An introduction to a useful tool to check the validity of an equation.
Many physical constants are only known to a certain accuracy. Explore the numerical error bounds in the mass of water and its constituents.
A look at different crystal lattice structures, and how they relate
to structural properties
Ever wondered what it would be like to vaporise a diamond? Find out
Explore how can changing the axes for a plot of an equation can
lead to different shaped graphs emerging
Investigate why the Lennard-Jones potential gives a good
approximate explanation for the behaviour of atoms at close ranges
This is the area of the advanced stemNRICH site devoted to the core applied mathematics underlying the sciences.
Look at the calculus behind the simple act of a car going over a
Get some practice using big and small numbers in chemistry.
Find out why water is one of the most amazing compounds in the
universe and why it is essential for life. - UNDER DEVELOPMENT
Dip your toe into the world of quantum mechanics by looking at the
Schrodinger equation for hydrogen atoms
An article about the kind of maths a first year undergraduate in
physics, engineering and other physical sciences courses might
encounter. The aim is to highlight the link between particular
maths. . . .
Investigate some of the issues raised by Geiger and Marsden's
famous scattering experiment in which they fired alpha particles at
a sheet of gold.
How fast would you have to throw a ball upwards so that it would
When a mixture of gases burn, will the volume change?
Advanced problems in the mathematical sciences.
Read all about electromagnetism in our interactive article.
Which line graph, equations and physical processes go together?
Explore the power of aeroplanes, spaceships and horses.
Have you got the Mach knack? Discover the mathematics behind
exceeding the sound barrier.
What is an AC voltage? How much power does an AC power source
A ball whooshes down a slide and hits another ball which flies off
the slide horizontally as a projectile. How far does it go?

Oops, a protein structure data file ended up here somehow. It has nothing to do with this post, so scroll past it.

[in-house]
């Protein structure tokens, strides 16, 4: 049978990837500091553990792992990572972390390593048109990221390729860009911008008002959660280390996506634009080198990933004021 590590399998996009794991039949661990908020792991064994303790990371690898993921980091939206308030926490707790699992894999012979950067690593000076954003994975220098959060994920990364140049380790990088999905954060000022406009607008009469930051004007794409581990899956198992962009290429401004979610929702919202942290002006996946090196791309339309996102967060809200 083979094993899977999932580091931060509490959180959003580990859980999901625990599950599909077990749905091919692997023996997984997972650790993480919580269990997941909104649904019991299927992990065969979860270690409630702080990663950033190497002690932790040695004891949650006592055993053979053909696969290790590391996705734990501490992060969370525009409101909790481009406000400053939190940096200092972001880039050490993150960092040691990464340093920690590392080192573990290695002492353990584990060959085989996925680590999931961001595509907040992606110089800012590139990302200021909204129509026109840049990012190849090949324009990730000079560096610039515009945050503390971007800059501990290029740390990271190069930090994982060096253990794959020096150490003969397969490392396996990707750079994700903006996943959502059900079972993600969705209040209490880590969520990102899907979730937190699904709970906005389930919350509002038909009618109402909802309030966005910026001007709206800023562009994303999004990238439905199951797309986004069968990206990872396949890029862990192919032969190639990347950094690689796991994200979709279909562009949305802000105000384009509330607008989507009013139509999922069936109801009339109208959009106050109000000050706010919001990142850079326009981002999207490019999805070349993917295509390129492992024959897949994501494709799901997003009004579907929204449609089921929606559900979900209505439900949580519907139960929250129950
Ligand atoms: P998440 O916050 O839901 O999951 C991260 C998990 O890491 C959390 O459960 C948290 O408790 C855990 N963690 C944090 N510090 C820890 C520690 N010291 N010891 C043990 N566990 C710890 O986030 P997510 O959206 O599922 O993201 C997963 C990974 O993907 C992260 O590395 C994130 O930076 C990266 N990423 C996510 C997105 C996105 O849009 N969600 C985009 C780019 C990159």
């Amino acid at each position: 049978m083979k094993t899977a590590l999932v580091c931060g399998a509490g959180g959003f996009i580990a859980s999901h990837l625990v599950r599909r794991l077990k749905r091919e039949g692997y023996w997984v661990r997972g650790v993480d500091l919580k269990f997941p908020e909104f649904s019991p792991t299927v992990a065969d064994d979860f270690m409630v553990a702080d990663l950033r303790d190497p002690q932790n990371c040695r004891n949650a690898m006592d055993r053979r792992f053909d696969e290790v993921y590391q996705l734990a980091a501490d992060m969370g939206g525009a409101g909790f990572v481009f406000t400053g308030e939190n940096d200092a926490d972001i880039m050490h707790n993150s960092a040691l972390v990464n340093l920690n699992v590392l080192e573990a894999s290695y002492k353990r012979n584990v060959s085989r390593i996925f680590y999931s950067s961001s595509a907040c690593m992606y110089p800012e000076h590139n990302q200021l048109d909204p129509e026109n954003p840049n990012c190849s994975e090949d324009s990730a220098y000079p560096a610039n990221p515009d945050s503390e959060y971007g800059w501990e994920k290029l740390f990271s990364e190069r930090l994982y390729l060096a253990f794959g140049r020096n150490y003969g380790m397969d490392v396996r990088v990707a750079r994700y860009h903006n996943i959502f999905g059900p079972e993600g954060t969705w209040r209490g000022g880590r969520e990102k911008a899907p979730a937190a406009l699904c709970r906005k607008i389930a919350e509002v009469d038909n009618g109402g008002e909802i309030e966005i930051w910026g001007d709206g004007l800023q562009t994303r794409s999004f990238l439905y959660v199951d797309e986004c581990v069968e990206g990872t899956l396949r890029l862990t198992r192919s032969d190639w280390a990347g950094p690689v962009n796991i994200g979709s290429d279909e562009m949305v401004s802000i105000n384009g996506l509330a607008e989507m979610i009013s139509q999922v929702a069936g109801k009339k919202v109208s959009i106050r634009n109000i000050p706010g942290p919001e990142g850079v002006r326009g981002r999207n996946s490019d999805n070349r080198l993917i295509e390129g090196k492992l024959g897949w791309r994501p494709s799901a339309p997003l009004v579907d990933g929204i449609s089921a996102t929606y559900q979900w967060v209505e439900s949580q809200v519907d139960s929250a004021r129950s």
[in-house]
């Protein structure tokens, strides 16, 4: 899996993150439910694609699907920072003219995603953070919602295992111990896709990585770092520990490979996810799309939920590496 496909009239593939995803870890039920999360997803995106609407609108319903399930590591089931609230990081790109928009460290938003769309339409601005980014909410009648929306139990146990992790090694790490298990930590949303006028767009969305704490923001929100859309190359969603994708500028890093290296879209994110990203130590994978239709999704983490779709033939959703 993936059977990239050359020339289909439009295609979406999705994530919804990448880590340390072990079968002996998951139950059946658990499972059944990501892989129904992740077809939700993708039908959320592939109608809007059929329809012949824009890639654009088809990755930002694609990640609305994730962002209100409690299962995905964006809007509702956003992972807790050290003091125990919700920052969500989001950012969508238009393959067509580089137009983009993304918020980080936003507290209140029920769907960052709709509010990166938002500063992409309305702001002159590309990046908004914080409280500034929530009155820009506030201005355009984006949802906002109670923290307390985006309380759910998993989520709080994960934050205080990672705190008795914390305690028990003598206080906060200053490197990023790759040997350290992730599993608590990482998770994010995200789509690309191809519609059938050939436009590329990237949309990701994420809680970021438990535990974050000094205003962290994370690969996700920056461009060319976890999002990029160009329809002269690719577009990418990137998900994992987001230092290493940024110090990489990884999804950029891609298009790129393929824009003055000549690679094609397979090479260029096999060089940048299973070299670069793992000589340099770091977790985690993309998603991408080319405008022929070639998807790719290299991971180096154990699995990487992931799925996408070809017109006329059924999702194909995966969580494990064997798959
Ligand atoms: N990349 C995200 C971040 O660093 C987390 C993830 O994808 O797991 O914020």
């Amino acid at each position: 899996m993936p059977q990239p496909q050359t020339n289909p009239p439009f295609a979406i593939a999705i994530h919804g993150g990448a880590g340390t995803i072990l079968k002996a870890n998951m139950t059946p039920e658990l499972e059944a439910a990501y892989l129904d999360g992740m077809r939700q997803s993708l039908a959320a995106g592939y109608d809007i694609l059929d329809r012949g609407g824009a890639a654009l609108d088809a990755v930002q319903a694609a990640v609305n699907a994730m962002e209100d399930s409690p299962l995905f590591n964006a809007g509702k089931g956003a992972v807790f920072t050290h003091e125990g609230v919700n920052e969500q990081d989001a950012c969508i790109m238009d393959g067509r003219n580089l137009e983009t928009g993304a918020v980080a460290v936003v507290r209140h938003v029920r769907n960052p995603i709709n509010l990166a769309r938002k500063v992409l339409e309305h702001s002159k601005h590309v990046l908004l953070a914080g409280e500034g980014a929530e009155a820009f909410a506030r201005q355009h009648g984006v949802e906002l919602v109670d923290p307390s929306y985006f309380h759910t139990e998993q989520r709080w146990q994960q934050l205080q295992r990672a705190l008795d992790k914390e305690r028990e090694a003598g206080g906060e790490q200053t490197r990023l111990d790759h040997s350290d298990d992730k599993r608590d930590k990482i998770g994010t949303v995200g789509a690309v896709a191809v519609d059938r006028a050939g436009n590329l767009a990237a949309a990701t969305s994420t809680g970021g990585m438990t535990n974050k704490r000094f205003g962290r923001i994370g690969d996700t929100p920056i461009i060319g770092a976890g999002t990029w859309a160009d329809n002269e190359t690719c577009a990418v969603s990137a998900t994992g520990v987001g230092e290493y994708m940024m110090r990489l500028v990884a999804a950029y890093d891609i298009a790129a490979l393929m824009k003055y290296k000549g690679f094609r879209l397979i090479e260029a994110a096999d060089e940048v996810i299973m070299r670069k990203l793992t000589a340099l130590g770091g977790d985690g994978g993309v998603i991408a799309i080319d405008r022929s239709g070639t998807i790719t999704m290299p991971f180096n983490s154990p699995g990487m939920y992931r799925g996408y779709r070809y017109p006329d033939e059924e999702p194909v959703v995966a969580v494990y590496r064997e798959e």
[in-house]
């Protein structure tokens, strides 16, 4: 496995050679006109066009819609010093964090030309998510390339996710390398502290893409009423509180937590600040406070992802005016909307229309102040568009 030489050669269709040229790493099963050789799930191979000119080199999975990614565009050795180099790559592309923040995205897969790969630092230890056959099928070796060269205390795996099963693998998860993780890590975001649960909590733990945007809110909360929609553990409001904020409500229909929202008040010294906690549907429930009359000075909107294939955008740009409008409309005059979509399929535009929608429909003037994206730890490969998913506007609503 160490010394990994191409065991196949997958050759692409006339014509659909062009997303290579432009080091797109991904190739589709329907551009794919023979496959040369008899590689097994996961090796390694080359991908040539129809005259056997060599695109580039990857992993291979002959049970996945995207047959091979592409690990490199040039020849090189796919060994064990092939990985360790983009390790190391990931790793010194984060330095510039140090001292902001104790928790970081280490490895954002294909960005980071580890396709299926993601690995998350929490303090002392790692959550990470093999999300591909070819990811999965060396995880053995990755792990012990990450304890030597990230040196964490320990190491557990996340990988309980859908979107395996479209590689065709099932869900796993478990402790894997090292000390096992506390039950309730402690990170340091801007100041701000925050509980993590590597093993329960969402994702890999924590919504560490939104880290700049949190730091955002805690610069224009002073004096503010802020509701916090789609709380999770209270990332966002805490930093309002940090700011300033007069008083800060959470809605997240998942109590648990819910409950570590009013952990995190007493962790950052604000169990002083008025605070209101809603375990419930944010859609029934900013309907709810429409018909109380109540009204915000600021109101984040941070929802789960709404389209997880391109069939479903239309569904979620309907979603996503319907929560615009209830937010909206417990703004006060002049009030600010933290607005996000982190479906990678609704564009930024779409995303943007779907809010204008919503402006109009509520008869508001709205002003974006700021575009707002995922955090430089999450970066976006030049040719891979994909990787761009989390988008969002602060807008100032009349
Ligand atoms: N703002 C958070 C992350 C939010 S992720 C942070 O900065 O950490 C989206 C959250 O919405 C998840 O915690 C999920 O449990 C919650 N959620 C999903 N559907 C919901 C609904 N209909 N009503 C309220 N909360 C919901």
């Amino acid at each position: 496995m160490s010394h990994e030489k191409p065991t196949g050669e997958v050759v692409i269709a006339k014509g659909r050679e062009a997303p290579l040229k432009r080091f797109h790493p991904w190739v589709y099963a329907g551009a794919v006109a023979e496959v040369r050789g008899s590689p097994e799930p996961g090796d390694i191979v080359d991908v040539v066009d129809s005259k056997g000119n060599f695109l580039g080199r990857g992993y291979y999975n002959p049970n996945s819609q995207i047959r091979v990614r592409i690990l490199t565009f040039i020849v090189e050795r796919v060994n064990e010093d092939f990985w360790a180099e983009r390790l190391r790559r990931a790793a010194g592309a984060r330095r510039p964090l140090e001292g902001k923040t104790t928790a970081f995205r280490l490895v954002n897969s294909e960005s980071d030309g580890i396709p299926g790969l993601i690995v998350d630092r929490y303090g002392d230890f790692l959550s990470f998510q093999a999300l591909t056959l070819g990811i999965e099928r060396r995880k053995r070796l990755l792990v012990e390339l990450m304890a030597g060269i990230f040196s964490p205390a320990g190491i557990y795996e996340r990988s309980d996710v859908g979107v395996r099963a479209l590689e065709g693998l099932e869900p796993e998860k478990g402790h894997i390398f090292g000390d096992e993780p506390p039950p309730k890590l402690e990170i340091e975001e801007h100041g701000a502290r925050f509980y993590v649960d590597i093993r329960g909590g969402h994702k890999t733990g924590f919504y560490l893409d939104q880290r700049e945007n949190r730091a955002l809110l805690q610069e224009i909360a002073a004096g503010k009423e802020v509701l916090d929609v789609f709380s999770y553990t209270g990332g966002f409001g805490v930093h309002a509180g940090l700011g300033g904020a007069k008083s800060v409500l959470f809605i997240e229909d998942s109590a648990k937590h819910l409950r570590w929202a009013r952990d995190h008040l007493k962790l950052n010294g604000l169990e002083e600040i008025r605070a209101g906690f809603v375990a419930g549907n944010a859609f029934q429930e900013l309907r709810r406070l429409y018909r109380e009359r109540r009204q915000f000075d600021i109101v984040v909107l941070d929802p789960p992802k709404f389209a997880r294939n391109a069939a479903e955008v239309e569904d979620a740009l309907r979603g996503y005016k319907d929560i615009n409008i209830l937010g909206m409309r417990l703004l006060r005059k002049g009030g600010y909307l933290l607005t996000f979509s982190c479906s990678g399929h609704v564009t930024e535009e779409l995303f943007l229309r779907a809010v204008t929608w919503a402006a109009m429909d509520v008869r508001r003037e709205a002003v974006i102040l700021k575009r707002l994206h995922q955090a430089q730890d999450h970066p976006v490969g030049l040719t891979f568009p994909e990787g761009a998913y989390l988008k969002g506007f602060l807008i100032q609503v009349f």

A look at the fluid mechanics questions that are raised by the
Find out some of the mathematics behind neural networks.
This is the technology section of stemNRICH - Core.
Gravity on the Moon is about 1/6th that on the Earth. A
pole-vaulter 2 metres tall can clear a 5 metres pole on the Earth.
How high a pole could he clear on the Moon?
A simplified account of special relativity and the twins paradox.
How high will a ball taking a million seconds to fall travel?
In which Olympic event does a human travel fastest? Decide which events to include in your Alternative Record Book.
Explore the Lorentz force law for charges moving in different ways.
Where will the spaceman go when he falls through these strange planetary systems?
Look at the units in the expression for the energy levels of the electrons in a hydrogen atom according to the Bohr model.
Problems which make you think about the kinetic ideas underlying
the ideal gas laws.
Investigate the effects of the half-lifes of the isotopes of cobalt
on the mass of a mystery lump of the element.
A look at a fluid mechanics technique called the Steady Flow
See how the motion of the simple pendulum is not-so-simple after
Can you work out the natural time scale for the universe?
engNRICH is the area of the stemNRICH Advanced site devoted to the mathematics underlying the study of engineering
Things are roughened up and friction is now added to the
approximate simple pendulum
Explore the rates of growth of the sorts of simple polynomials
often used in mathematical modelling.
Explore the energy of this incredibly energetic particle which struck Earth on October 15th 1991
Can you arrange a set of charged particles so that none of them
start to move when released from rest?
An article demonstrating mathematically how various physical
modelling assumptions affect the solution to the seemingly simple
problem of the projectile.
How does the half-life of a drug affect the build up of medication
in the body over time?
Estimate these curious quantities sufficiently accurately that you can rank them in order of size
Which units would you choose best to fit these situations?
When you change the units, do the numbers get bigger or smaller?
Can you match up the entries from this table of units?
Use your skill and knowledge to place various scientific lengths in order of size. Can you judge the length of objects with sizes ranging from 1 Angstrom to 1 million km with no wrong attempts?
Show that even a very powerful spaceship would eventually run out
of overtaking power